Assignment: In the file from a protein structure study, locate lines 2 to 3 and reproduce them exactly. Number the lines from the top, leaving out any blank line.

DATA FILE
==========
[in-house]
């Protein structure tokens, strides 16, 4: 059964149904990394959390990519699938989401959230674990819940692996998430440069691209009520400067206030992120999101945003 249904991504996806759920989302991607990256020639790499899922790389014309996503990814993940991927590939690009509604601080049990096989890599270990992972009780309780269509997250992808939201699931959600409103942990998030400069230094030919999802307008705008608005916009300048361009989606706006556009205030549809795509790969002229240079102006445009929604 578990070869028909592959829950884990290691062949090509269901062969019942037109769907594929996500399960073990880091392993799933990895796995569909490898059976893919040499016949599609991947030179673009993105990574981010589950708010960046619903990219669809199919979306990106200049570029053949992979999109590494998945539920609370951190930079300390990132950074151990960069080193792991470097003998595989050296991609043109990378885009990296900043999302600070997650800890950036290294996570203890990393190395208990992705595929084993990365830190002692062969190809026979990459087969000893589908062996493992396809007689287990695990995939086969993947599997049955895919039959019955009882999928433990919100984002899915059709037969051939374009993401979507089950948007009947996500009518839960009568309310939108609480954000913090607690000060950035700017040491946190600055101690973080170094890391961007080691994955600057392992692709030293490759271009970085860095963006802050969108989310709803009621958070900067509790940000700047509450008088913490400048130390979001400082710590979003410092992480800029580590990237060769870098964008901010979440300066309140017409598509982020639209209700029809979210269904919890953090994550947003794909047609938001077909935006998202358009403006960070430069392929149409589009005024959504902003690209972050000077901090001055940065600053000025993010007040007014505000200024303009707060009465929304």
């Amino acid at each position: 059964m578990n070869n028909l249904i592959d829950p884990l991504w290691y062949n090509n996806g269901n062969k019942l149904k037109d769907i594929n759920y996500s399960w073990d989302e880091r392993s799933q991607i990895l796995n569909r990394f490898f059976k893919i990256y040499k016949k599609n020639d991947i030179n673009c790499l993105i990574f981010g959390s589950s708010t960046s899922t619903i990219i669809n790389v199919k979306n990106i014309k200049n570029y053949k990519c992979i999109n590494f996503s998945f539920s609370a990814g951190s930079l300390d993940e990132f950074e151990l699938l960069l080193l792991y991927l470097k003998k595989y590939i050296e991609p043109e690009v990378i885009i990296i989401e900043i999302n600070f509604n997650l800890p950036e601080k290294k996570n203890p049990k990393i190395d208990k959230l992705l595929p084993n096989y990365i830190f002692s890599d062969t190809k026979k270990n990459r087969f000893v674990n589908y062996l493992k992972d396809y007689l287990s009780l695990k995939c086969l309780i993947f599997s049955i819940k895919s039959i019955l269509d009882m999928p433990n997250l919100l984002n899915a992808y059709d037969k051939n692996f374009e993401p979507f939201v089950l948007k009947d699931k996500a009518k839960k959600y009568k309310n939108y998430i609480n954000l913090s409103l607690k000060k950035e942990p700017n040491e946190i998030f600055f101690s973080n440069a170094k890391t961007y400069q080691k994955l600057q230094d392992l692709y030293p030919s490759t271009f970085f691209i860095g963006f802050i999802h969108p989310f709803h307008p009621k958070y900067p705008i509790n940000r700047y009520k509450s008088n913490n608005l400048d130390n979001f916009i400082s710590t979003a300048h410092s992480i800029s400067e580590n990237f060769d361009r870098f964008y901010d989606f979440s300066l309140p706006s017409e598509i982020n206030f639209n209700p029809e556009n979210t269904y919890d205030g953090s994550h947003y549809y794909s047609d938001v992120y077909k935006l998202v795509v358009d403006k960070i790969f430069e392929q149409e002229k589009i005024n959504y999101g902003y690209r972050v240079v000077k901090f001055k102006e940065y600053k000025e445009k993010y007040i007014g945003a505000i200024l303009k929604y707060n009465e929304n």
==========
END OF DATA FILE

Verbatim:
């Protein structure tokens, strides 16, 4: 059964149904990394959390990519699938989401959230674990819940692996998430440069691209009520400067206030992120999101945003 249904991504996806759920989302991607990256020639790499899922790389014309996503990814993940991927590939690009509604601080049990096989890599270990992972009780309780269509997250992808939201699931959600409103942990998030400069230094030919999802307008705008608005916009300048361009989606706006556009205030549809795509790969002229240079102006445009929604 578990070869028909592959829950884990290691062949090509269901062969019942037109769907594929996500399960073990880091392993799933990895796995569909490898059976893919040499016949599609991947030179673009993105990574981010589950708010960046619903990219669809199919979306990106200049570029053949992979999109590494998945539920609370951190930079300390990132950074151990960069080193792991470097003998595989050296991609043109990378885009990296900043999302600070997650800890950036290294996570203890990393190395208990992705595929084993990365830190002692062969190809026979990459087969000893589908062996493992396809007689287990695990995939086969993947599997049955895919039959019955009882999928433990919100984002899915059709037969051939374009993401979507089950948007009947996500009518839960009568309310939108609480954000913090607690000060950035700017040491946190600055101690973080170094890391961007080691994955600057392992692709030293490759271009970085860095963006802050969108989310709803009621958070900067509790940000700047509450008088913490400048130390979001400082710590979003410092992480800029580590990237060769870098964008901010979440300066309140017409598509982020639209209700029809979210269904919890953090994550947003794909047609938001077909935006998202358009403006960070430069392929149409589009005024959504902003690209972050000077901090001055940065600053000025993010007040007014505000200024303009707060009465929304």
């Amino acid at each position: 059964m578990n070869n028909l249904i592959d829950p884990l991504w290691y062949n090509n996806g269901n062969k019942l149904k037109d769907i594929n759920y996500s399960w073990d989302e880091r392993s799933q991607i990895l796995n569909r990394f490898f059976k893919i990256y040499k016949k599609n020639d991947i030179n673009c790499l993105i990574f981010g959390s589950s708010t960046s899922t619903i990219i669809n790389v199919k979306n990106i014309k200049n570029y053949k990519c992979i999109n590494f996503s998945f539920s609370a990814g951190s930079l300390d993940e990132f950074e151990l699938l960069l080193l792991y991927l470097k003998k595989y590939i050296e991609p043109e690009v990378i885009i990296i989401e900043i999302n600070f509604n997650l800890p950036e601080k290294k996570n203890p049990k990393i190395d208990k959230l992705l595929p084993n096989y990365i830190f002692s890599d062969t190809k026979k270990n990459r087969f000893v674990n589908y062996l493992k992972d396809y007689l287990s009780l695990k995939c086969l309780i993947f599997s049955i819940k895919s039959i019955l269509d009882m999928p433990n997250l919100l984002n899915a992808y059709d037969k051939n692996f374009e993401p979507f939201v089950l948007k009947d699931k996500a009518k839960k959600y009568k309310n939108y998430i609480n954000l913090s409103l607690k000060k950035e942990p700017n040491e946190i998030f600055f101690s973080n440069a170094k890391t961007y400069q080691k994955l600057q230094d392992l692709y030293p030919s490759t271009f970085f691209i860095g963006f802050i999802h969108p989310f709803h307008p009621k958070y900067p705008i509790n940000r700047y009520k509450s008088n913490n608005l400048d130390n979001f916009i400082s710590t979003a300048h410092s992480i800029s400067e580590n990237f060769d361009r870098f964008y901010d989606f979440s300066l309140p706006s017409e598509i982020n206030f639209n209700p029809e556009n979210t269904y919890d205030g953090s994550h947003y549809y794909s047609d938001v992120y077909k935006l998202v795509v358009d403006k960070i790969f430069e392929q149409e002229k589009i005024n959504y999101g902003y690209r972050v240079v000077k901090f001055k102006e940065y600053k000025e445009k993010y007040i007014g945003a505000i200024l303009k929604y707060n009465e929304n």